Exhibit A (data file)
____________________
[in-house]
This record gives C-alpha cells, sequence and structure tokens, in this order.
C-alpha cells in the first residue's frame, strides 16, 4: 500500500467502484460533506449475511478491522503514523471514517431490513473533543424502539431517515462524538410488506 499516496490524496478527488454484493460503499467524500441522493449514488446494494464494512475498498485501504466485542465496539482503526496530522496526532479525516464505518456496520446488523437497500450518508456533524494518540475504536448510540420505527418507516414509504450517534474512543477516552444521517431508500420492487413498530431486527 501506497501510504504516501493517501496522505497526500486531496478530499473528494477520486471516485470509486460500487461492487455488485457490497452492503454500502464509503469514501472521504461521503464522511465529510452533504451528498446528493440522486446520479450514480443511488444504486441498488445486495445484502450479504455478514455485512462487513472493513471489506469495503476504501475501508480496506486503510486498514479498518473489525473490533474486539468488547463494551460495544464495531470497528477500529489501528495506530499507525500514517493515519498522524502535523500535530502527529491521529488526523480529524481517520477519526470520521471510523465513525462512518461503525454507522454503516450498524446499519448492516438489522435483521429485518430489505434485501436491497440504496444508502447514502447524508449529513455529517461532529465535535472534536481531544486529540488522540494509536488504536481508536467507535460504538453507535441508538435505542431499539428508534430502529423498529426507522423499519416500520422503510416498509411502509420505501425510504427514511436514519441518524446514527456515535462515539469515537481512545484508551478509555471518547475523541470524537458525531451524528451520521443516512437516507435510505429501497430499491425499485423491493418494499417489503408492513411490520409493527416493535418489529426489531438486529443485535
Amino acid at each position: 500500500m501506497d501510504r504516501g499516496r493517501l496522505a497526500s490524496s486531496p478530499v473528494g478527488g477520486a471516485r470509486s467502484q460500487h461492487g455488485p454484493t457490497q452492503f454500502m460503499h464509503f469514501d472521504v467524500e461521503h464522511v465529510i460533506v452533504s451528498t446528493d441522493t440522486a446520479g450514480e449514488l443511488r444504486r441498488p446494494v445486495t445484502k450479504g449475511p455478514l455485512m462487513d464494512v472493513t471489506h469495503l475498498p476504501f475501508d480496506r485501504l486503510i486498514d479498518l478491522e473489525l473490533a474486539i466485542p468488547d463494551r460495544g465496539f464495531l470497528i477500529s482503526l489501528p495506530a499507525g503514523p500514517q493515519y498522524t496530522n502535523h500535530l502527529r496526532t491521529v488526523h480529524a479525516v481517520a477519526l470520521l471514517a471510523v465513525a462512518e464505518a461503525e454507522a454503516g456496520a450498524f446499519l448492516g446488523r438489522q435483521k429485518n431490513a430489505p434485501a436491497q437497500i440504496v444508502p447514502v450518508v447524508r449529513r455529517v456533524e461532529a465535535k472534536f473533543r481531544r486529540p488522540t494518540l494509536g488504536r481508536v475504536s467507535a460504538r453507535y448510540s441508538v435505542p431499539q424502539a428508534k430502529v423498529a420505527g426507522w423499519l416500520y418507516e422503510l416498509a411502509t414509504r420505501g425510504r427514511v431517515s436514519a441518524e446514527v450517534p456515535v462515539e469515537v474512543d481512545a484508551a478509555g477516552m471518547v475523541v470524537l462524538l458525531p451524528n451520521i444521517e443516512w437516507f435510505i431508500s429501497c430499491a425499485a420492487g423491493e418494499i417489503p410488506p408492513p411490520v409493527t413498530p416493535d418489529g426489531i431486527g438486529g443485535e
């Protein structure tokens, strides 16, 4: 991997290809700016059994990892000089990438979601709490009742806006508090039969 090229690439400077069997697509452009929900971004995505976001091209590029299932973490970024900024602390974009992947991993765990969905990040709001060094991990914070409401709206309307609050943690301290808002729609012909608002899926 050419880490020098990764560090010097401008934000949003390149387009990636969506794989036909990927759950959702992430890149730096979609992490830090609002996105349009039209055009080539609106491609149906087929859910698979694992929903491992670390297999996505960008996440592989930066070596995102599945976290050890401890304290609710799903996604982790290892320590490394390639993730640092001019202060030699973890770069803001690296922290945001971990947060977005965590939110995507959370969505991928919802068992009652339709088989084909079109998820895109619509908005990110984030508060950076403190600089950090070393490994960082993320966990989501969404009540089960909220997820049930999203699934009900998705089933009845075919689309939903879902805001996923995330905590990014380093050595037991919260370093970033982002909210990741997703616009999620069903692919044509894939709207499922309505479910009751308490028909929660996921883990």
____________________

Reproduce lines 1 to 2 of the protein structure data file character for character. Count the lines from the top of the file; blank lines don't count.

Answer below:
[in-house]
This record gives C-alpha cells, sequence and structure tokens, in this order.